Background: Diaphragmatic invasion from lung cancer (T3-diaphragm) is a rare occurrence reported to portend a poor prognosis.
Methods: Fifteen patients with T3-diaphragm (14 males, 1 female; median age, 64 years) were surgically treated over a twenty-year period by en bloc resection (14 patients). One patient was only explored. Pathologic stage IIB (T3N0) was found in 11 patients. A partial infiltration of the diaphragm was observed in 3 patients, whereas full-depth invasion was found in 12. Diaphragmatic reconstruction was done primarily in 9 patients, and, by prosthetic material in 5.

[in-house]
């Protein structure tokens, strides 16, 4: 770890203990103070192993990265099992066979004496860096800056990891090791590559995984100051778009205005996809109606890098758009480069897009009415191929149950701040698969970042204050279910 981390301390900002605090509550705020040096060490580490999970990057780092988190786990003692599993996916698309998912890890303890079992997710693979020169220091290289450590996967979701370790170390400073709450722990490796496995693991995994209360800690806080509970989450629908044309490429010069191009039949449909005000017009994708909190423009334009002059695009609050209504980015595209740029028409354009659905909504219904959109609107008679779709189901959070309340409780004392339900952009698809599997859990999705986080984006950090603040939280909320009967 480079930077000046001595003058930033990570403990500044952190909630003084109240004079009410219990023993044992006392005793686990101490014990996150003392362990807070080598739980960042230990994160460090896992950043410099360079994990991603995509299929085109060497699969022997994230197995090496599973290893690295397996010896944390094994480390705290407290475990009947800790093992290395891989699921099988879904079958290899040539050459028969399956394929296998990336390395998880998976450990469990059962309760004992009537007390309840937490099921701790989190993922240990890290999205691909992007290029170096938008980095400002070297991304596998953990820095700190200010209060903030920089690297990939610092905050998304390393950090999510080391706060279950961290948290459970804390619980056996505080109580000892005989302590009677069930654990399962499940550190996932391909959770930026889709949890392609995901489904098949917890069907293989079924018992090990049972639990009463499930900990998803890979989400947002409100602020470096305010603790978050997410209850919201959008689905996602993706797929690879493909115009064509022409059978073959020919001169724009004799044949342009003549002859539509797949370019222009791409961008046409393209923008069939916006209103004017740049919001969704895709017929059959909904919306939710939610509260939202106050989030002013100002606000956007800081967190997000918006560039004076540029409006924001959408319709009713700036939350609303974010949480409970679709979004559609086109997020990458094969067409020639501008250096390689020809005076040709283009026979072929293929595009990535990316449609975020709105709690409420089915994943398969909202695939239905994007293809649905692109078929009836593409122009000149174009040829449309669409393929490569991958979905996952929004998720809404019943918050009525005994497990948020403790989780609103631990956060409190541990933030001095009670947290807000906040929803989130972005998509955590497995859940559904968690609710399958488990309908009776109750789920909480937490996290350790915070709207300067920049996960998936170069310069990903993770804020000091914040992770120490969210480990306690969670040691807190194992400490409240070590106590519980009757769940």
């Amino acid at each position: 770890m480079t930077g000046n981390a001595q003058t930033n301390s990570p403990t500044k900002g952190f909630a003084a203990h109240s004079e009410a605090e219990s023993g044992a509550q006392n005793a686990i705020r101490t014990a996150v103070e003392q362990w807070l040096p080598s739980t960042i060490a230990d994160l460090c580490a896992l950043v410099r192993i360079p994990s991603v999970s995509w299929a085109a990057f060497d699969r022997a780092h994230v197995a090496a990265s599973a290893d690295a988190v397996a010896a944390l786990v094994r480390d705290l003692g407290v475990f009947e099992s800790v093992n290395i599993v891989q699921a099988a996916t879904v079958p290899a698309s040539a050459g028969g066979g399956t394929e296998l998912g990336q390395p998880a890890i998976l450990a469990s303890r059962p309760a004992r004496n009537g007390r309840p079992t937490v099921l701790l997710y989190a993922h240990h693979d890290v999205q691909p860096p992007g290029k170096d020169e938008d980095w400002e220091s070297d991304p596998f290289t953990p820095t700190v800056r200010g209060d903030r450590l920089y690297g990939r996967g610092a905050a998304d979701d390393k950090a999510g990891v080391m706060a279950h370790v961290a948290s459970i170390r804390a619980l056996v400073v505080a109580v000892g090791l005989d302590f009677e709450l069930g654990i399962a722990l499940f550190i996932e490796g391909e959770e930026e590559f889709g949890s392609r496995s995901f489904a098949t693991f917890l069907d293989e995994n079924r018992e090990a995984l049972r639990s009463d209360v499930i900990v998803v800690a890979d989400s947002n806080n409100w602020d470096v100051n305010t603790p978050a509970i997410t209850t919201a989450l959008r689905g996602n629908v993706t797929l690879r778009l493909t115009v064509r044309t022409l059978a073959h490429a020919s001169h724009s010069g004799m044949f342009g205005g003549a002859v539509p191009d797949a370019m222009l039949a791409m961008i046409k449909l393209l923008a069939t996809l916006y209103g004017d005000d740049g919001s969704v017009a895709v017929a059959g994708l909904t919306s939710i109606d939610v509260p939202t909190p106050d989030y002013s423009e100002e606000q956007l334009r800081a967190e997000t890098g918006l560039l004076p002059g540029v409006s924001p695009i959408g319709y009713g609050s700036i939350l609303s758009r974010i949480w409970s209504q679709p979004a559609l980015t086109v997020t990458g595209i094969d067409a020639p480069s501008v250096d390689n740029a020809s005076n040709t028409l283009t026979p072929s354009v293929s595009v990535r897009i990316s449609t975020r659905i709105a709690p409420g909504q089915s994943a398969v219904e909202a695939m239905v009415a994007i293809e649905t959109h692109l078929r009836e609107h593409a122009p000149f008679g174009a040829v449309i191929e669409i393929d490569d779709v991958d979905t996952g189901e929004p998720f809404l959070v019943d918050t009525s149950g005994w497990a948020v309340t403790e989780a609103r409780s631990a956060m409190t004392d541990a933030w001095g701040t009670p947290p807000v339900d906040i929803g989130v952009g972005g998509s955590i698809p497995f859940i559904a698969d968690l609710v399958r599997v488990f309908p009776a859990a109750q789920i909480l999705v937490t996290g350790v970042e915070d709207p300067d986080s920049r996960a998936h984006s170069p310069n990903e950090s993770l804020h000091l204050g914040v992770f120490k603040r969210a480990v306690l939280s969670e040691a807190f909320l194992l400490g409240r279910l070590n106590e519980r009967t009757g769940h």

Results: Two patients are still alive without evidence of disease at 88, and, 114 months from surgery. Overall median survival was 23 months (range, 3 to 168). The actuarial 5-year survival was 20%, when all patients were considered, and, 27%, for T3N0 patients. Univariate analysis showed that prosthetic replacement of the muscle (p = 0.018) was significantly related to survival.
Conclusions: T3-diaphragm is best treated with en bloc resections with wide tumor-free margins and prosthetic replacement of the diaphragm.